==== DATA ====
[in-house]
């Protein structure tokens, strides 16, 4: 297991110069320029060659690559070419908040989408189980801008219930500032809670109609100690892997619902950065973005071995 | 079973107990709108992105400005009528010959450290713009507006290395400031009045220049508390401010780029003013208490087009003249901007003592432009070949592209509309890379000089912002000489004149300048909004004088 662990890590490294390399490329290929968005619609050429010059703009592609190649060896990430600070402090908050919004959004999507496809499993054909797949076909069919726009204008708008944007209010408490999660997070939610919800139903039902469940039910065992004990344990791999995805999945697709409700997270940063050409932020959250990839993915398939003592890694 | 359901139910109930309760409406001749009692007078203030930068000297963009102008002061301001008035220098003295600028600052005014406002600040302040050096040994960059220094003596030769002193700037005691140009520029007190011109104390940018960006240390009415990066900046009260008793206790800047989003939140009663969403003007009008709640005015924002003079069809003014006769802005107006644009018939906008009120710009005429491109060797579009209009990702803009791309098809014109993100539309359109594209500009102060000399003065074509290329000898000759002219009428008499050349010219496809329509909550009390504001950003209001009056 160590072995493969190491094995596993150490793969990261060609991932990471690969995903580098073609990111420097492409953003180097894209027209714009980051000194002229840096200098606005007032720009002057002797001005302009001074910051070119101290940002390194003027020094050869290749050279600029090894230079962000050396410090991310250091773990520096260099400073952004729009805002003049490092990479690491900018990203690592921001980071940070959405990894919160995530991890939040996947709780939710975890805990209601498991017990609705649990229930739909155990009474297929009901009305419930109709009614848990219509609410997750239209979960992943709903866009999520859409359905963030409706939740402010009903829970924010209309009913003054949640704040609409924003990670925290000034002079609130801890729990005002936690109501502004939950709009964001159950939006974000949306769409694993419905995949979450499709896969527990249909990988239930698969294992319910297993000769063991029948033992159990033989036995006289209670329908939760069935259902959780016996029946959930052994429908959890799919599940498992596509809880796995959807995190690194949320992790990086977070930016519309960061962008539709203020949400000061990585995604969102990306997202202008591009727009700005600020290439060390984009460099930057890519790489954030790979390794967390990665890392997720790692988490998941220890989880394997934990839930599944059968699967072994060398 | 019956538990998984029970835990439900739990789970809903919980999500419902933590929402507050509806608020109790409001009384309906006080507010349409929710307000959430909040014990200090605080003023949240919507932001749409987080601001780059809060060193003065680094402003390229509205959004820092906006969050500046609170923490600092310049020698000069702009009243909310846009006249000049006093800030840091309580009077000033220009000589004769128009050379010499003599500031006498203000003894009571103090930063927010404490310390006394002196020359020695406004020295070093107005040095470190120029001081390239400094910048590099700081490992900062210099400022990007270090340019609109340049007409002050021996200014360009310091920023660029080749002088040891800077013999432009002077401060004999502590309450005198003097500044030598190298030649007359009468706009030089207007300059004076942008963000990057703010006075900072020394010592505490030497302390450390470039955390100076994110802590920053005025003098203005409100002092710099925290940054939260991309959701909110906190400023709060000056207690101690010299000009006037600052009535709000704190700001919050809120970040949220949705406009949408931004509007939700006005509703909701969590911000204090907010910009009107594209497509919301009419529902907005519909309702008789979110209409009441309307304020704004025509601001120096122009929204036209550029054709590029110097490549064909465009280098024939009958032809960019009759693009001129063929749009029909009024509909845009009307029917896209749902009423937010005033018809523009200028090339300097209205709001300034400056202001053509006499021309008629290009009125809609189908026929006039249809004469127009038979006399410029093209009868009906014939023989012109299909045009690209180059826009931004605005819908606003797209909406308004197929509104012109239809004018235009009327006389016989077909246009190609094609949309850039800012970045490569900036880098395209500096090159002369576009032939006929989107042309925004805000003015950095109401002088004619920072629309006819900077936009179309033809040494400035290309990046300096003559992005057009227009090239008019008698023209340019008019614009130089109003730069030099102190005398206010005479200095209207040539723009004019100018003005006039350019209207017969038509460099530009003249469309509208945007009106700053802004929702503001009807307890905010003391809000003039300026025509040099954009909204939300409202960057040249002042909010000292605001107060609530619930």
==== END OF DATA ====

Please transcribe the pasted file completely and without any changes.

[in-house]
């Protein structure tokens, strides 16, 4: 297991110069320029060659690559070419908040989408189980801008219930500032809670109609100690892997619902950065973005071995 | 079973107990709108992105400005009528010959450290713009507006290395400031009045220049508390401010780029003013208490087009003249901007003592432009070949592209509309890379000089912002000489004149300048909004004088 662990890590490294390399490329290929968005619609050429010059703009592609190649060896990430600070402090908050919004959004999507496809499993054909797949076909069919726009204008708008944007209010408490999660997070939610919800139903039902469940039910065992004990344990791999995805999945697709409700997270940063050409932020959250990839993915398939003592890694 | 359901139910109930309760409406001749009692007078203030930068000297963009102008002061301001008035220098003295600028600052005014406002600040302040050096040994960059220094003596030769002193700037005691140009520029007190011109104390940018960006240390009415990066900046009260008793206790800047989003939140009663969403003007009008709640005015924002003079069809003014006769802005107006644009018939906008009120710009005429491109060797579009209009990702803009791309098809014109993100539309359109594209500009102060000399003065074509290329000898000759002219009428008499050349010219496809329509909550009390504001950003209001009056 160590072995493969190491094995596993150490793969990261060609991932990471690969995903580098073609990111420097492409953003180097894209027209714009980051000194002229840096200098606005007032720009002057002797001005302009001074910051070119101290940002390194003027020094050869290749050279600029090894230079962000050396410090991310250091773990520096260099400073952004729009805002003049490092990479690491900018990203690592921001980071940070959405990894919160995530991890939040996947709780939710975890805990209601498991017990609705649990229930739909155990009474297929009901009305419930109709009614848990219509609410997750239209979960992943709903866009999520859409359905963030409706939740402010009903829970924010209309009913003054949640704040609409924003990670925290000034002079609130801890729990005002936690109501502004939950709009964001159950939006974000949306769409694993419905995949979450499709896969527990249909990988239930698969294992319910297993000769063991029948033992159990033989036995006289209670329908939760069935259902959780016996029946959930052994429908959890799919599940498992596509809880796995959807995190690194949320992790990086977070930016519309960061962008539709203020949400000061990585995604969102990306997202202008591009727009700005600020290439060390984009460099930057890519790489954030790979390794967390990665890392997720790692988490998941220890989880394997934990839930599944059968699967072994060398 | 019956538990998984029970835990439900739990789970809903919980999500419902933590929402507050509806608020109790409001009384309906006080507010349409929710307000959430909040014990200090605080003023949240919507932001749409987080601001780059809060060193003065680094402003390229509205959004820092906006969050500046609170923490600092310049020698000069702009009243909310846009006249000049006093800030840091309580009077000033220009000589004769128009050379010499003599500031006498203000003894009571103090930063927010404490310390006394002196020359020695406004020295070093107005040095470190120029001081390239400094910048590099700081490992900062210099400022990007270090340019609109340049007409002050021996200014360009310091920023660029080749002088040891800077013999432009002077401060004999502590309450005198003097500044030598190298030649007359009468706009030089207007300059004076942008963000990057703010006075900072020394010592505490030497302390450390470039955390100076994110802590920053005025003098203005409100002092710099925290940054939260991309959701909110906190400023709060000056207690101690010299000009006037600052009535709000704190700001919050809120970040949220949705406009949408931004509007939700006005509703909701969590911000204090907010910009009107594209497509919301009419529902907005519909309702008789979110209409009441309307304020704004025509601001120096122009929204036209550029054709590029110097490549064909465009280098024939009958032809960019009759693009001129063929749009029909009024509909845009009307029917896209749902009423937010005033018809523009200028090339300097209205709001300034400056202001053509006499021309008629290009009125809609189908026929006039249809004469127009038979006399410029093209009868009906014939023989012109299909045009690209180059826009931004605005819908606003797209909406308004197929509104012109239809004018235009009327006389016989077909246009190609094609949309850039800012970045490569900036880098395209500096090159002369576009032939006929989107042309925004805000003015950095109401002088004619920072629309006819900077936009179309033809040494400035290309990046300096003559992005057009227009090239008019008698023209340019008019614009130089109003730069030099102190005398206010005479200095209207040539723009004019100018003005006039350019209207017969038509460099530009003249469309509208945007009106700053802004929702503001009807307890905010003391809000003039300026025509040099954009909204939300409202960057040249002042909010000292605001107060609530619930």